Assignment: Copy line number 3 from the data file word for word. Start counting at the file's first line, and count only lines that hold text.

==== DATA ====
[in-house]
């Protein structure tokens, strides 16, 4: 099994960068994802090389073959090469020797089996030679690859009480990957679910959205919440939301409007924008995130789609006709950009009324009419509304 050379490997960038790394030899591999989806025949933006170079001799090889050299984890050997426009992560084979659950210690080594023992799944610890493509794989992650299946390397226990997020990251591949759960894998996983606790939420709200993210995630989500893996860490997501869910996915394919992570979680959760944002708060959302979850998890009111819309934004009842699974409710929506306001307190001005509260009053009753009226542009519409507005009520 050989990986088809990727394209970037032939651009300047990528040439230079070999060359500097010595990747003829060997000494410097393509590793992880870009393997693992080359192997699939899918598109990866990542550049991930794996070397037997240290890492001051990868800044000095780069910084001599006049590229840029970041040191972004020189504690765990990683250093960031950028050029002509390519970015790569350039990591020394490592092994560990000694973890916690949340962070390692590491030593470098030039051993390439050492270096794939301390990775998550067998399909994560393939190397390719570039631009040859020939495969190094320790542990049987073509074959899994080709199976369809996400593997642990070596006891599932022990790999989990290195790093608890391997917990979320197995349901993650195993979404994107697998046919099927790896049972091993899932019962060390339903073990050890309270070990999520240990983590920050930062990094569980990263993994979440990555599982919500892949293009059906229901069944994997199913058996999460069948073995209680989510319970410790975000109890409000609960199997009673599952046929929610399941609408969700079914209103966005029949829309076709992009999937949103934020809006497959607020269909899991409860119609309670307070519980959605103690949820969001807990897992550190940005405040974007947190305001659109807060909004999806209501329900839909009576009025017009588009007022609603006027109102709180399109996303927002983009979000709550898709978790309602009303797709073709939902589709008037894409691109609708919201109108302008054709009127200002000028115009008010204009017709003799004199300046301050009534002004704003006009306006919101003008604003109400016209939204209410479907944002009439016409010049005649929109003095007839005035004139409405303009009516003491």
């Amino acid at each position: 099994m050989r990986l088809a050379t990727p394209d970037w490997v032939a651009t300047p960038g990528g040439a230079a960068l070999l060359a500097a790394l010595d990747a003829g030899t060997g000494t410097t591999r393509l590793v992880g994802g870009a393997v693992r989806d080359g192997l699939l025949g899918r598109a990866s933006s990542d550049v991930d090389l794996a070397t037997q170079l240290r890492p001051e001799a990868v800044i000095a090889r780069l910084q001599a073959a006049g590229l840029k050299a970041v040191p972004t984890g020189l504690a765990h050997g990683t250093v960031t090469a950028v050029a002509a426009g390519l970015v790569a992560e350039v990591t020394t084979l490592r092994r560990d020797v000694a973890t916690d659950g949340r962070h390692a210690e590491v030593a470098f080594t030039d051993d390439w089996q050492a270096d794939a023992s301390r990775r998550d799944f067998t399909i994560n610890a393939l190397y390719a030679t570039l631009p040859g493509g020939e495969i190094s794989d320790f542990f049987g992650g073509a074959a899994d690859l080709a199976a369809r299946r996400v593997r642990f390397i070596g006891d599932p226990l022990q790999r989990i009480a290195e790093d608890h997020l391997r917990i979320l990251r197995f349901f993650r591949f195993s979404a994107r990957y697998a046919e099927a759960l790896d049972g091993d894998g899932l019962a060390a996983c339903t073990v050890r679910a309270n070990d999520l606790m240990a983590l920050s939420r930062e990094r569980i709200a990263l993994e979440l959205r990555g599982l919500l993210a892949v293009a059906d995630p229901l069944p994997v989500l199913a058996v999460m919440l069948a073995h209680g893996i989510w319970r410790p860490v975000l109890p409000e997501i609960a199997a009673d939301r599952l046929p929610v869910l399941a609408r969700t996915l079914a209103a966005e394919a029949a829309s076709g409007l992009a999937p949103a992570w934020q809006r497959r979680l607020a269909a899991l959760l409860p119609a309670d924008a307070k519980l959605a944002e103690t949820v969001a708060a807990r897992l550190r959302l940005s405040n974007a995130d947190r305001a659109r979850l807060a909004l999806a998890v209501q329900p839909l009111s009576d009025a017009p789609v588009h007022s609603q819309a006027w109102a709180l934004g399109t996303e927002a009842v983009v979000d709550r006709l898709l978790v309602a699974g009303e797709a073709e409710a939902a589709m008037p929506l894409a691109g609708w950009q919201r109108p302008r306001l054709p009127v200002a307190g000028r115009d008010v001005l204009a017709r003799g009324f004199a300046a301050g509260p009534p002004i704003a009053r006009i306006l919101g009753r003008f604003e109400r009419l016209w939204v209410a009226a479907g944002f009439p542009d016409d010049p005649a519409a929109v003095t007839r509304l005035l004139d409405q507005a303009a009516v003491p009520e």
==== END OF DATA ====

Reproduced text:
């Amino acid at each position: 099994m050989r990986l088809a050379t990727p394209d970037w490997v032939a651009t300047p960038g990528g040439a230079a960068l070999l060359a500097a790394l010595d990747a003829g030899t060997g000494t410097t591999r393509l590793v992880g994802g870009a393997v693992r989806d080359g192997l699939l025949g899918r598109a990866s933006s990542d550049v991930d090389l794996a070397t037997q170079l240290r890492p001051e001799a990868v800044i000095a090889r780069l910084q001599a073959a006049g590229l840029k050299a970041v040191p972004t984890g020189l504690a765990h050997g990683t250093v960031t090469a950028v050029a002509a426009g390519l970015v790569a992560e350039v990591t020394t084979l490592r092994r560990d020797v000694a973890t916690d659950g949340r962070h390692a210690e590491v030593a470098f080594t030039d051993d390439w089996q050492a270096d794939a023992s301390r990775r998550d799944f067998t399909i994560n610890a393939l190397y390719a030679t570039l631009p040859g493509g020939e495969i190094s794989d320790f542990f049987g992650g073509a074959a899994d690859l080709a199976a369809r299946r996400v593997r642990f390397i070596g006891d599932p226990l022990q790999r989990i009480a290195e790093d608890h997020l391997r917990i979320l990251r197995f349901f993650r591949f195993s979404a994107r990957y697998a046919e099927a759960l790896d049972g091993d894998g899932l019962a060390a996983c339903t073990v050890r679910a309270n070990d999520l606790m240990a983590l920050s939420r930062e990094r569980i709200a990263l993994e979440l959205r990555g599982l919500l993210a892949v293009a059906d995630p229901l069944p994997v989500l199913a058996v999460m919440l069948a073995h209680g893996i989510w319970r410790p860490v975000l109890p409000e997501i609960a199997a009673d939301r599952l046929p929610v869910l399941a609408r969700t996915l079914a209103a966005e394919a029949a829309s076709g409007l992009a999937p949103a992570w934020q809006r497959r979680l607020a269909a899991l959760l409860p119609a309670d924008a307070k519980l959605a944002e103690t949820v969001a708060a807990r897992l550190r959302l940005s405040n974007a995130d947190r305001a659109r979850l807060a909004l999806a998890v209501q329900p839909l009111s009576d009025a017009p789609v588009h007022s609603q819309a006027w109102a709180l934004g399109t996303e927002a009842v983009v979000d709550r006709l898709l978790v309602a699974g009303e797709a073709e409710a939902a589709m008037p929506l894409a691109g609708w950009q919201r109108p302008r306001l054709p009127v200002a307190g000028r115009d008010v001005l204009a017709r003799g009324f004199a300046a301050g509260p009534p002004i704003a009053r006009i306006l919101g009753r003008f604003e109400r009419l016209w939204v209410a009226a479907g944002f009439p542009d016409d010049p005649a519409a929109v003095t007839r509304l005035l004139d409405q507005a303009a009516v003491p009520e």